Publishers need to invest in new things while maintaining our print production, which is expensive for publishers, particularly in these bad economic times. Right now we need to do both [e and p] or we would lose half of our business. The best strategy for ebooks is to have unlimited access. Ron supports the idea of publishers working with multiple aggregators or distributors to have reference content available in a multitude of platforms, but doesn’t recommend the libraries/consortia maintain their own platform. [Ditto on unlimited access and multiple aggregators. OhioLINK has been maintaining its own platforms for years. It’s a great system when you want to make enhancements and don’t have to wait on other companies or the majority of users to agree. SP]
LJ just released E-Reference Ratings, “an evaluation of nearly 180 subscription based electronic resources in 14 subject categories.” Of course, many of these are eBook platforms like Britannica, Credo, GVRL, Oxford, and Sage. There was no category for eBooks, instead you’ll find them listed under the various subject categories.
Products were reviewed by a team of 8 reference experts and included 7 criteria: scope, writing, design, linking, bells & whistles, ease of use, value. Resources were given a star rating, 1 to 4 stars to indicate * poor, ** satisfactory, ***good, ****excellent A brief paragraph also accompanied each resource.
According to LJ, “Because we know that online resources continually grow and evolve—a list of this nature can date quickly—E-Reference Ratings, which made a print debut in the November 15th Reference Announcements issue, will find its permanent home and reach its full potential on our web site. We intend not only to keep up with these ever-changing products (adjusting the ratings as necessary) but also to expand the number of databases in each category and venture into new ones. We hope to hear from all parties—librarians, publishers, and vendors—about how we can keep this tool thriving and make it even more useful.”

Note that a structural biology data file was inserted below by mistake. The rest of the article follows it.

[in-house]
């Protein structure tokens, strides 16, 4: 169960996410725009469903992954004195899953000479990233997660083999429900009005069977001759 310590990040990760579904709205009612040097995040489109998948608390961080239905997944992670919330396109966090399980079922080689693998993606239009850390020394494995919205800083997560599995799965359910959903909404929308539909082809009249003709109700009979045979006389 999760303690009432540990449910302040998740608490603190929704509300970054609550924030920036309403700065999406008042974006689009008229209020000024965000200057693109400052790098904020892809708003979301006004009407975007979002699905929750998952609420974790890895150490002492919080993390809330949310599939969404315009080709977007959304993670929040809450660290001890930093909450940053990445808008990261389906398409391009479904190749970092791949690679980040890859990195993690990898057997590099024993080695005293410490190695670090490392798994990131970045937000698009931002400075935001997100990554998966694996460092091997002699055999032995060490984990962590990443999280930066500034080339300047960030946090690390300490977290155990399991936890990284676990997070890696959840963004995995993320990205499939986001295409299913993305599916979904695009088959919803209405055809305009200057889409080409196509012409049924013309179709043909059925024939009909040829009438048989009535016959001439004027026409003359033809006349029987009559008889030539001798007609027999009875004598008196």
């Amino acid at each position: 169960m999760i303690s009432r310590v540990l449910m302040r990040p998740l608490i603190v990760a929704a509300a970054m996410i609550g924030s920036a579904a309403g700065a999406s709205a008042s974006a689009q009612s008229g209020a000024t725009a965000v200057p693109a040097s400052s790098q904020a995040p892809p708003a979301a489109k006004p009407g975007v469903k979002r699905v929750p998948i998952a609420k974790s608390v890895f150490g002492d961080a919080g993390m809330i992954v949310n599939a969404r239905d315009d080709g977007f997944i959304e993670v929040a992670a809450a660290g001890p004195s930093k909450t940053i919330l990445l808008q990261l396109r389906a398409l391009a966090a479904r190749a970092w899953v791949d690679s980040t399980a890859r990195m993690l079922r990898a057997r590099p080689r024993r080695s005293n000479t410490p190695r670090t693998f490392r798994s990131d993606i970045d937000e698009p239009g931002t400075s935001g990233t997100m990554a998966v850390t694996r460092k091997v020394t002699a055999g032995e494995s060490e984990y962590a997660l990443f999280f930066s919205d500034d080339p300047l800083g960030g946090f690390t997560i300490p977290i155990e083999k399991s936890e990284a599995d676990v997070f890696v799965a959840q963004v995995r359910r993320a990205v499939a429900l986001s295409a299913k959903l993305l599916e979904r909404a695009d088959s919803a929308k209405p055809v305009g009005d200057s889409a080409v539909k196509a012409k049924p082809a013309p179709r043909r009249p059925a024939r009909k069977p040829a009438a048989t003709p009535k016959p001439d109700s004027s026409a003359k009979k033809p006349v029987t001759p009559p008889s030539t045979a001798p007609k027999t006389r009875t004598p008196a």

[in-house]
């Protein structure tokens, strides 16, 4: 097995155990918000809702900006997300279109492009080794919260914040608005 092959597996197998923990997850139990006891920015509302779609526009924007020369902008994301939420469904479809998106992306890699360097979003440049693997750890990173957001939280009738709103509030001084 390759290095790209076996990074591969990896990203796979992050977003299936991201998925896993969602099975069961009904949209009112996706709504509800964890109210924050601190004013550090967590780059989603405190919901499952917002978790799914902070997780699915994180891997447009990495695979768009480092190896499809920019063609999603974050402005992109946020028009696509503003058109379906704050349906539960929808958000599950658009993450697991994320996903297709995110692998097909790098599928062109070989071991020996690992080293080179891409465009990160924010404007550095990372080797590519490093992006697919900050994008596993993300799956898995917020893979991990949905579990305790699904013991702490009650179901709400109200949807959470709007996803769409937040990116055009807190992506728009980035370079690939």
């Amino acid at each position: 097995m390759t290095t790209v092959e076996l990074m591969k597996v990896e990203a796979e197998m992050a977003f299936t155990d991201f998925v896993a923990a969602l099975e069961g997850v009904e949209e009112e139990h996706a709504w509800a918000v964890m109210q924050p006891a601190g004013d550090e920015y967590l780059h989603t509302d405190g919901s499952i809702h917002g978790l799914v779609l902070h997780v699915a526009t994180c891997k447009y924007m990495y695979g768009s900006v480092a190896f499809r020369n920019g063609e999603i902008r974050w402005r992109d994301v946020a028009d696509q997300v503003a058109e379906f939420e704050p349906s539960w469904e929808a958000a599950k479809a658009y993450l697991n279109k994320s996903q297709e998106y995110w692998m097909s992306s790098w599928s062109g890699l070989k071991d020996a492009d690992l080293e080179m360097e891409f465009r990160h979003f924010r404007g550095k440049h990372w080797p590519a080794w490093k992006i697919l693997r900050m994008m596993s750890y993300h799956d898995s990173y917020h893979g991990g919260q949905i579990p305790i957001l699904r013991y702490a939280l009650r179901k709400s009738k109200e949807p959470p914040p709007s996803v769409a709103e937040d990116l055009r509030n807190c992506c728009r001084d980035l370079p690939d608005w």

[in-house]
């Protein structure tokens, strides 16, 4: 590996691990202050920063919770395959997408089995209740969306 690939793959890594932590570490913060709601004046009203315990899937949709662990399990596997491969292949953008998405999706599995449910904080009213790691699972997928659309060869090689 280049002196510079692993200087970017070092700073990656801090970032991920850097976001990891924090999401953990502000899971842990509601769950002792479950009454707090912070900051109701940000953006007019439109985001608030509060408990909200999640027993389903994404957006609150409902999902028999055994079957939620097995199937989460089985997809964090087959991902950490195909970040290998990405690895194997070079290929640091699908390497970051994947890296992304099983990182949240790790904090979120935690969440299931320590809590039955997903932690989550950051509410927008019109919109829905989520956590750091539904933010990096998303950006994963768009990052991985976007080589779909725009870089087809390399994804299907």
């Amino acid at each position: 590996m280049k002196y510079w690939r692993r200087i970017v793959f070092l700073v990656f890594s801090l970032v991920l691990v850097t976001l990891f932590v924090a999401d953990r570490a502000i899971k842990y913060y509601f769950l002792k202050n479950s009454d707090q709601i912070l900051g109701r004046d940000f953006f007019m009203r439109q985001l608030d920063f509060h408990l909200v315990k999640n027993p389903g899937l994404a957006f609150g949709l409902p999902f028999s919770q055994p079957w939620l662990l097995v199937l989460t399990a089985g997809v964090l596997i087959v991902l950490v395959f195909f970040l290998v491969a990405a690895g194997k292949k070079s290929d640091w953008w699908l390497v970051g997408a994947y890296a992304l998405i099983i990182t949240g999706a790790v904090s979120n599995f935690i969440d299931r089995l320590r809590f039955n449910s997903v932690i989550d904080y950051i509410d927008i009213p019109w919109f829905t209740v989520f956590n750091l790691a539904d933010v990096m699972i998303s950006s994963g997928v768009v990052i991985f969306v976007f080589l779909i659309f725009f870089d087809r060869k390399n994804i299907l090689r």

Congrats LJ! This was no small feat.�
I love widgets. Last week at the Charleston Conference I was on a panel discussing “bridging the google gap.” I was to discuss ways libraries were bridging that gap through reference services. Widgets was one of my answers.
Widgets can be embedded on multiple library web pages, course management systems, facebook, teacher/faculty websites, anywhere really! Caution, my web designer friends always remind me to have one ONE search box on a page, otherwise it gets confusing.
There are many eBook/eReference vendors who provide widgets. I’ve got links to some of them below. If you know of others, send them my way and I’ll post.
Credo Reference – Search the entire Credo collection with their widget. Some libraries have put the search widget on a reference page, as a starting point. Now that Credo links to other sources through their “resource links” feature, users can start with traditional reference sources and move to journals or other databases of your choosing. For a look at this feature, check out the Watne Memorial Library . You might also be interested in an informal review of the new Credo interface.
Gale/Cengage – GVRL in particular. I am fond of this widget because you can establish subject collections of sets of titles. Once you have the collection established, it can be placed in the widget and only those titles searched. This is a fab idea for subject guides/pathfinders, or for class assignment links.
Reference Universe – RU searches the indexes, TOC, and list of articles of both print and electronic reference titles. Using your online catalog, they will connect the user to a reference source. The widget opens up your entire reference collection. St. Mary’s College of California has a great example of this widget. Be sure to click on “reference.”